Turning to Hunley and Brauer’s case, the Ninth Circuit rejected the photographers’ arguments that the server test did not apply. First, the Ninth Circuit rejected the argument that the server test should apply only to search engines like Google. It found that Perfect 10 did not restrict the application of the server test to search engines, as the decision did not rely on the unique context of a search engine but rather the “plain language” of the Copyright Act and Ninth Circuit precedent regarding fixation. The Ninth Circuit also noted that it had previously applied the server test beyond search engines, including to images embedded in blogs and online bulletin boards. The Ninth Circuit did recognize that several district courts outside of the Ninth Circuit have rejected or limited the server test and that no other Circuit had explicitly adopted the test.

The Ninth Circuit next rejected the argument that the server test should not apply to Hunley and Brauer’s claims because it was inconsistent with the Copyright Act and intervening Supreme Court authority. As to the alleged conflict with the Copyright Act, the Ninth Circuit held that, even if it believed Perfect 10’s server test created some inconsistencies with other provisions of the Act, it could not overrule the precedential Perfect 10 opinion outside of an en banc proceeding unless there had been a change in the statute or an intervening Supreme Court decision. The Ninth Circuit found neither here.

While Hunley and Brauer argued the Supreme Court’s decision in American Broadcasting Co. v. Aereo, 573 U.S. 431 (2014) conflicted with Perfect 10, the Ninth Circuit disagreed. In Aereo, the Supreme Court held that an equipment provider allowing streaming of cable television over the Internet infringed broadcasters’ rights of public performance. Hunley and Brauer argued that Aereo controlled because the public display rights (at issue in this case) and performance rights (at issue in Aereo) were “easily [] interchanged” and exclusive. But the Ninth Circuit saw it differently, finding that the right to public display requires an underlying copy, whereas the performance right does not. As Aereo did not consider the predicate question whether embedding constitutes display of a copy—the central question in this case and in Perfect 10—the Court held that Perfect 10 still foreclosed Hunley and Brauer’s claims.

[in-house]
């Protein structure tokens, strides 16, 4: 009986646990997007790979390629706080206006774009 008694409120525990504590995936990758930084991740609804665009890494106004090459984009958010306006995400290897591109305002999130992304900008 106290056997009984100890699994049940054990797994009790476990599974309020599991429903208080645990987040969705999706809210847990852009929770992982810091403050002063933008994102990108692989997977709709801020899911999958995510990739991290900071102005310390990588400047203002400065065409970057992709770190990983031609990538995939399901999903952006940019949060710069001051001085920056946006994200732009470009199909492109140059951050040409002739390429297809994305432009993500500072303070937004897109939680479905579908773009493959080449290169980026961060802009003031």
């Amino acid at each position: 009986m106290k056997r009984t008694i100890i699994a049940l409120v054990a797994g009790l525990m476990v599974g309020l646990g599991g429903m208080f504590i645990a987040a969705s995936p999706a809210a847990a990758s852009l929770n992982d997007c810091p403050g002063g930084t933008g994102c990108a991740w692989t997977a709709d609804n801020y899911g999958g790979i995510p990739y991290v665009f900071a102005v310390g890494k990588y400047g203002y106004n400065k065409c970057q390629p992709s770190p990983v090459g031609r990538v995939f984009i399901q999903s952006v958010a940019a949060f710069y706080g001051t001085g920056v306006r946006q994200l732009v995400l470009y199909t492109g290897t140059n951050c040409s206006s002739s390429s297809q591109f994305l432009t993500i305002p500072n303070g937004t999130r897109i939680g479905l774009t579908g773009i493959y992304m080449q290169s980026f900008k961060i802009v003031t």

The Ninth Circuit then applied the server test to Hunley and Brauer’s claims, noting that Instagram was shielded from direct liability because Hunley and Brauer granted Instagram a nonexclusive sublicense to display the photos they posted to their public Instagram profiles. The Court further held that BuzzFeed and Time and were not directly liable for embedding Hunley and Brauer’s photos because their embedding instructions displayed the photos from Instagram’s servers, not from their own. And without any predicate direct infringement by BuzzFeed and Time, Instagram could not be secondarily liable. Though the Ninth Circuit panel affirmed the dismissal, a petition for en banc review may be coming soon.

The case is Hunley v. Instagram, LLC, 73 F.4th 1060 (9th Cir. 2023).